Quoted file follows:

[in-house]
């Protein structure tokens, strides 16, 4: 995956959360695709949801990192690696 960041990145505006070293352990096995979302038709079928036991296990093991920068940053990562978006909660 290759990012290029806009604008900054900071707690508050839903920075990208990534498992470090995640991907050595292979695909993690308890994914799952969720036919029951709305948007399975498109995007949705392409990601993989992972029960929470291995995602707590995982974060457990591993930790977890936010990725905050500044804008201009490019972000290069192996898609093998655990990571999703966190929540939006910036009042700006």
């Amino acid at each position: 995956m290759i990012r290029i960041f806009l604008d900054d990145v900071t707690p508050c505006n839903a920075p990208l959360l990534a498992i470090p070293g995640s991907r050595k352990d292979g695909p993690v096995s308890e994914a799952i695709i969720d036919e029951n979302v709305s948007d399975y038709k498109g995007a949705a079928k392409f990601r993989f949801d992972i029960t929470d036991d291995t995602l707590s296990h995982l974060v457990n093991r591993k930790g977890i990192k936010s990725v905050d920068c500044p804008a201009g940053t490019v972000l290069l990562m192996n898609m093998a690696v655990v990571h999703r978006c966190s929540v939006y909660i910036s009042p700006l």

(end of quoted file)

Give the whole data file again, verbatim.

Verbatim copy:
[in-house]
């Protein structure tokens, strides 16, 4: 995956959360695709949801990192690696 960041990145505006070293352990096995979302038709079928036991296990093991920068940053990562978006909660 290759990012290029806009604008900054900071707690508050839903920075990208990534498992470090995640991907050595292979695909993690308890994914799952969720036919029951709305948007399975498109995007949705392409990601993989992972029960929470291995995602707590995982974060457990591993930790977890936010990725905050500044804008201009490019972000290069192996898609093998655990990571999703966190929540939006910036009042700006």
């Amino acid at each position: 995956m290759i990012r290029i960041f806009l604008d900054d990145v900071t707690p508050c505006n839903a920075p990208l959360l990534a498992i470090p070293g995640s991907r050595k352990d292979g695909p993690v096995s308890e994914a799952i695709i969720d036919e029951n979302v709305s948007d399975y038709k498109g995007a949705a079928k392409f990601r993989f949801d992972i029960t929470d036991d291995t995602l707590s296990h995982l974060v457990n093991r591993k930790g977890i990192k936010s990725v905050d920068c500044p804008a201009g940053t490019v972000l290069l990562m192996n898609m093998a690696v655990v990571h999703r978006c966190s929540v939006y909660i910036s009042p700006l």